Dogs are amazing, that’s for sure. But for canines to become widely used to detect infections there would have to be a way to validate each dog’s ability to detect diseases, so that the diagnostics would be consistent across all the dogs being used.

So, while there appears to be potential for utilizing a dog’s uncanny sense of smell to detect disease—including COVID-19—more research is needed before development of clinical testing can take place.  And, perhaps, a set of canine billing codes.

—JP Schlingman

Related Information:

Dogs Are Able to Detect Presence of Coronavirus by Sniffing Human Saliva, New Study Finds

Trained Dogs Were able to Sniff Out Covid-19 Infections with 94% Accuracy: Study

Scent Dog Identification of Samples from COVID-19 Patients – a Pilot Study

Dogs Detecting Disease: Meet America’s Cancer-Sniffing Canines

How Dogs Use Smell to Perceive the World

Live Interview: Diagnoses by Dog Noses—Dogs Can Sniff Out Patients with COVID-19

C. diff-sniffing Beagle Dog Could Lead to Better Infection Control Outcomes in Hospitals and Nursing Homes

Woman Who Can Smell Parkinson’s Disease in Patients Even Before Symptoms Appear May Help Researchers Develop New Clinical Laboratory Test

Clinical Laboratories Could Soon Diagnose 17 Diseases with a Single Breath Analyzer Test from Israel’s Institute of Technology

The Technion breathalyzer would give pathology groups and medical laboratories unprecedented ability to support physicians in diagnosing and treating cancers, chronic diseases, and other illnesses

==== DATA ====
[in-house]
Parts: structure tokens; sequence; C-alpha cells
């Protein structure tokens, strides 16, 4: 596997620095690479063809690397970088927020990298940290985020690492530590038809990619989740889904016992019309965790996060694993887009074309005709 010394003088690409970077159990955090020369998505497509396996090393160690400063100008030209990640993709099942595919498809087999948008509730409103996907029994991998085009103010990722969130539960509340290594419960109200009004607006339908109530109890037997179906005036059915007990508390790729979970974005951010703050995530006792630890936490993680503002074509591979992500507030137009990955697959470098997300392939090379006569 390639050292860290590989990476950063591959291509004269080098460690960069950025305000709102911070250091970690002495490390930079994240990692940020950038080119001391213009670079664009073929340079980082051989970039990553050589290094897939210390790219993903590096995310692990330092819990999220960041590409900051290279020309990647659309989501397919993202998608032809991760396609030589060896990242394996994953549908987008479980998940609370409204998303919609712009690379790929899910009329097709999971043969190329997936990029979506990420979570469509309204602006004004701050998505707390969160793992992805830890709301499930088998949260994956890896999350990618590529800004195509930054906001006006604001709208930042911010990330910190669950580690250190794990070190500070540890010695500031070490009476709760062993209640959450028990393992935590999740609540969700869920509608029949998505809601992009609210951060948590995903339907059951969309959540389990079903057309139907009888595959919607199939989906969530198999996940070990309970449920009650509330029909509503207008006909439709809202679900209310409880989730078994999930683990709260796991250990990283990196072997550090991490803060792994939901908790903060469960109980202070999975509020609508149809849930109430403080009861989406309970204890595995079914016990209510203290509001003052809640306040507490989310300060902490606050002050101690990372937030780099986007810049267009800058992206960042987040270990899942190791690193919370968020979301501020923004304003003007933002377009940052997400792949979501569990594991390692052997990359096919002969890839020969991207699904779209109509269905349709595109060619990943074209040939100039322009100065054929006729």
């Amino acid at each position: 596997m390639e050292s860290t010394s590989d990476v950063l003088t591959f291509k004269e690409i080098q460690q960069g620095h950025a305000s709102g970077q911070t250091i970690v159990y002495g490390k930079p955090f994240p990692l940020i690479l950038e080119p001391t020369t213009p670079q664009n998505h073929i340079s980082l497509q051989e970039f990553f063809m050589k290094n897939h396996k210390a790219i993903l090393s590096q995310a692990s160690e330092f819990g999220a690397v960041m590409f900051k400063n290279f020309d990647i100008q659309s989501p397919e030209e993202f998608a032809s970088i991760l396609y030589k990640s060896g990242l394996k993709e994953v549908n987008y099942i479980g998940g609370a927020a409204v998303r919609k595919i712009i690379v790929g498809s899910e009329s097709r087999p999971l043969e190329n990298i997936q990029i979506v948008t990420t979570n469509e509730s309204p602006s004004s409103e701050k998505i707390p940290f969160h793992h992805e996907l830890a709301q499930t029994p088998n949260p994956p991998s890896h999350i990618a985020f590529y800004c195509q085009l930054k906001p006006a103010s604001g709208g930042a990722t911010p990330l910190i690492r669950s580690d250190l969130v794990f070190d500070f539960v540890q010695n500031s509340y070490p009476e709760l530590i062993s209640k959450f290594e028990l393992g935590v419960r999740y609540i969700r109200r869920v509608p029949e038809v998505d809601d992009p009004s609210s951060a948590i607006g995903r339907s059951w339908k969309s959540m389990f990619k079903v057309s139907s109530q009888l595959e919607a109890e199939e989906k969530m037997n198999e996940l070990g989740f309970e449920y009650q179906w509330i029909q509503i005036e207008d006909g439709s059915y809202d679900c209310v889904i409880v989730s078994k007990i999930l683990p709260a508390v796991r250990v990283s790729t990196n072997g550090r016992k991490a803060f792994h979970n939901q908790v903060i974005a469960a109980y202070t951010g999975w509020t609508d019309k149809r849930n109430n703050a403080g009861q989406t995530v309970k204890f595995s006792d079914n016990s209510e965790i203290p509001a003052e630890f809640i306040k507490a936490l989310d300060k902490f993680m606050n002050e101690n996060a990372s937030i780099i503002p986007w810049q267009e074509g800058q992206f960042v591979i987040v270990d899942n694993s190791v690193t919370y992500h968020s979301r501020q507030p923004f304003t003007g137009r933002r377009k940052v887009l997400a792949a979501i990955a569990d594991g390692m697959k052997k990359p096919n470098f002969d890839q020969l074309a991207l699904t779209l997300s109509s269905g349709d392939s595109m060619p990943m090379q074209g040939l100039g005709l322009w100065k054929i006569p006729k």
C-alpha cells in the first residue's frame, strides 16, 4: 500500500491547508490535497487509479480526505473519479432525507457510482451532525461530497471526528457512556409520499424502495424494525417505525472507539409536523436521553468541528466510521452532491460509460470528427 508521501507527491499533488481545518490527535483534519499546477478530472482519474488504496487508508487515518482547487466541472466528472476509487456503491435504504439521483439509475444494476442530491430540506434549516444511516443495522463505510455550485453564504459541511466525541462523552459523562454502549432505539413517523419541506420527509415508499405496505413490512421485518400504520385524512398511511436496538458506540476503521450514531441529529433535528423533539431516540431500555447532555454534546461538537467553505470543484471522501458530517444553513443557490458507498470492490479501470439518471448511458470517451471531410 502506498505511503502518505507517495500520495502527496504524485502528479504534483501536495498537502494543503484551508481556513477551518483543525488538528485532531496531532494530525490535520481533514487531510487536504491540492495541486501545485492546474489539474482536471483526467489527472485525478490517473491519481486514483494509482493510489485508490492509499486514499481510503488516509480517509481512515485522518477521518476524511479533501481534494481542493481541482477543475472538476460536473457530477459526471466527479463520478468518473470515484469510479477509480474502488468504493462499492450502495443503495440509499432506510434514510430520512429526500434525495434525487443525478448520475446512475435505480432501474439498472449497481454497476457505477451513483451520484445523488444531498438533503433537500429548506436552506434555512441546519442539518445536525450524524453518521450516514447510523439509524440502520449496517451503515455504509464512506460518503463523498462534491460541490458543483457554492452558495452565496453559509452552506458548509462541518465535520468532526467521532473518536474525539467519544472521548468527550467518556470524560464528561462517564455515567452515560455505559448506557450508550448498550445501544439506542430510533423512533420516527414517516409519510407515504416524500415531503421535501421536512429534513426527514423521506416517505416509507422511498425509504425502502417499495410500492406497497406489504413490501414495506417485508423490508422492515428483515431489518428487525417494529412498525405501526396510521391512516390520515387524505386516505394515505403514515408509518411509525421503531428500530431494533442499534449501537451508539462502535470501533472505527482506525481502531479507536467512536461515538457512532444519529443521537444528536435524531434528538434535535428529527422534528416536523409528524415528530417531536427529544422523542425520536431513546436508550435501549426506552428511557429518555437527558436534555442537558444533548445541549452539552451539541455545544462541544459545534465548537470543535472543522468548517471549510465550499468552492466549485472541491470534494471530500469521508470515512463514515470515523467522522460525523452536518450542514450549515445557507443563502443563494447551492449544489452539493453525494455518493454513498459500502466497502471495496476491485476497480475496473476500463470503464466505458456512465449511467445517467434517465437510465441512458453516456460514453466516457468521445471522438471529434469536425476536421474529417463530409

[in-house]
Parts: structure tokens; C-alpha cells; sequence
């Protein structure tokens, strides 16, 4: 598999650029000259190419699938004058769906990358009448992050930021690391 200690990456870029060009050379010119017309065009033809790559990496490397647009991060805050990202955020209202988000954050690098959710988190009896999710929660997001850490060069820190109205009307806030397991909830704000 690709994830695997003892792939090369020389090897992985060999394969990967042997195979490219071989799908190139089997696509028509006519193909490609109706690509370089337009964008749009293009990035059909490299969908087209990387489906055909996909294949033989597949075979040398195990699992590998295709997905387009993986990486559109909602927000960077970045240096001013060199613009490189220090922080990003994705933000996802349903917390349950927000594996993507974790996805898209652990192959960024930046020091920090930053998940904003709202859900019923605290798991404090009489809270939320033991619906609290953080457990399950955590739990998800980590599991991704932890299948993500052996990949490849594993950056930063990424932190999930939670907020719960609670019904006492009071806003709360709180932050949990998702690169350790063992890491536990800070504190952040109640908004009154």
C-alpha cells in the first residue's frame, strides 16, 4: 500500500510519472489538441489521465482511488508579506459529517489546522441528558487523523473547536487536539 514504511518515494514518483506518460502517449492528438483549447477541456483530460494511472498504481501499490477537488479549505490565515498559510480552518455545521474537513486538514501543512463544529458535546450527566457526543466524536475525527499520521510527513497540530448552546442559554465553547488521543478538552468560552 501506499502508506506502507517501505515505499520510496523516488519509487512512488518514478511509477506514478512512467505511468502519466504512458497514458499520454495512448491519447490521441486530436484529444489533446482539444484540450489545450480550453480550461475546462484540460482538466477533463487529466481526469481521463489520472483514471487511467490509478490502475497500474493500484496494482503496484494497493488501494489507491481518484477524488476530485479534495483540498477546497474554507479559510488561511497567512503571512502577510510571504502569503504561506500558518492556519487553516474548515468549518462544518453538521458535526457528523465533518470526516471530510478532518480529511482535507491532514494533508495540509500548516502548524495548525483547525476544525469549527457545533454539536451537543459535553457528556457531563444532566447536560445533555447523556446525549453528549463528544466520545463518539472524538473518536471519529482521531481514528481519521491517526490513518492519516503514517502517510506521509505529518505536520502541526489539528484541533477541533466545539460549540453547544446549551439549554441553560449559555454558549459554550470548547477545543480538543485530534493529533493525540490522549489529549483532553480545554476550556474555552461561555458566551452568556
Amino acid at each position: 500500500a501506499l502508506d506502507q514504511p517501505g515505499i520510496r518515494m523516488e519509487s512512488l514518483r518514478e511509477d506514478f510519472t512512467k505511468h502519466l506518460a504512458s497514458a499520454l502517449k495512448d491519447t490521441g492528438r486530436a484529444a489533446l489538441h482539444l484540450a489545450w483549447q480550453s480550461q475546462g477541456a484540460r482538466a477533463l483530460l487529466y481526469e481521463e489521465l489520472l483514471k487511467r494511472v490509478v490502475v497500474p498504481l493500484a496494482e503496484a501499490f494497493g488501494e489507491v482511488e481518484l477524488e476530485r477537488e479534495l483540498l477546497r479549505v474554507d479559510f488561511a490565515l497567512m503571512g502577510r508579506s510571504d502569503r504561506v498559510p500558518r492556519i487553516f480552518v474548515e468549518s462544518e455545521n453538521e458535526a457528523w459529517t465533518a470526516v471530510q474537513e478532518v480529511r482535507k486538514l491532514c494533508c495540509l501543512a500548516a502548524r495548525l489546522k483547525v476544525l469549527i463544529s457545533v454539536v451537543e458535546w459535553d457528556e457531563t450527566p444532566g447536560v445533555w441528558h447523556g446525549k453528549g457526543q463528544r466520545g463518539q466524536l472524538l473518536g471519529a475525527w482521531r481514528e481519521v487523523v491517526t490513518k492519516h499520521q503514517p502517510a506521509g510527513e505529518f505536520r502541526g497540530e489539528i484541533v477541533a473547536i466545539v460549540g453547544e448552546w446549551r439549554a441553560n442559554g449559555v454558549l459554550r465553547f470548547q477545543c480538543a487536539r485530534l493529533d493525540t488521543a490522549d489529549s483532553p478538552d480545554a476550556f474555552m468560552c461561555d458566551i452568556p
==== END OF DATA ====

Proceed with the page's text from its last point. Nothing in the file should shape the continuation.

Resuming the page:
Readers of Dark Daily know that several pathology research teams in America and the UK are developing breath analyzer tests that can detect everything from lung cancer to early-stage infections. Clinical laboratories will soon have a plethora of breath-related tests from which to choose. Now there’s a new kid on the block. A breathalyzer test that can detect up to 17 distinct cancerous, inflammatory, and neurological diseases!

Assuming the cost per test was at a competitive level to existing technologies, what would give this new diagnostic system appeal to physicians and patients alike is that it would be a non-invasive way to diagnose disease. Only a sample of the patient’s breath would be needed to perform the assays.

Researchers at the Israel Institute of Technology, or Technion, published the results of their study in ACS Nano, a monthly journal of the American Chemical Society devoted to “nanoscience and nanotechnology research at the interfaces of chemistry, biology, materials science, physics, and engineering.” (more…)

Needle-Free Hematology and Clinical Laboratory Blood Tests May Be Coming Soon to a Point-of-Care Setting Near You!

Researchers say they can see, identify, and count blood cells in vivo, with a system that could eventually move some routine high-volume tests out of centralized medical labs

It would be disruptive to many medical laboratories if routine hematology testing—particularly the traditional complete blood count (CBC)—were to move out of the central clinical laboratory and become a real-time, non-invasive point-of-care test (POCT) that provides the same information that is similar to the traditional complete blood count (CBC).

Israeli researchers developed a microscope with cellular resolution that uses a rainbow of light to image blood cells in vivo as they flow through a microvessel. Experts familiar with the research project say the technology has the potential to find a ready role in clinical diagnostics. (more…)